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The Trouble With Physics

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A seminal discussion on whether physics – the basis for all other science – is in danger of losing its way.

LEE SMOLIN , a theoretical physicist, is a founding member and research physicist at the Perimeter Institute in Waterloo Canada. He is the critically acclaimed author of The Life of the Cosmos and Three Roads to Quantum Gravity.

The last three decades have seen little definitive progress in the search for a complete unification of the laws of physics. The imaginations of scientists and the public alike have been excited by novel proposals for new laws based on string theory, the existence of other, unseen dimensions, and multiple universes. But none of these have succeeded in doing what any scientific theory must do to become part of the truth, which is to make precise predictions that could be checked by experiment. Instead, theorists seem to be in danger of splitting into specialized communities that talk only to others who agree with them. Pioneering theoretical physicist Lee Smolin argues that even the smartest and best-intentioned scientists can lose their way without the discipline of having to convince skeptics.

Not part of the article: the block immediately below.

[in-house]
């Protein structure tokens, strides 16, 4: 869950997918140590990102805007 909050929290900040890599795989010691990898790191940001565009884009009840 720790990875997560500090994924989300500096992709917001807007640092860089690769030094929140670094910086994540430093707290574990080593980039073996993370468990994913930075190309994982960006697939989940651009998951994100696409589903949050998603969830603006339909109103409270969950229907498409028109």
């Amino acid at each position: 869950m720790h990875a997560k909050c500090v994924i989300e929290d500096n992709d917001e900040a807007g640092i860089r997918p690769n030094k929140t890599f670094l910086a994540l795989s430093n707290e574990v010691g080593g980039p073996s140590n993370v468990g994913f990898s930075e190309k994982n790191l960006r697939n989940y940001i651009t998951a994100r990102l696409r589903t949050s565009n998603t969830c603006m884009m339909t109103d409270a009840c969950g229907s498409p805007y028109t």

This talk is part of the Cambridge University Physics Society series.

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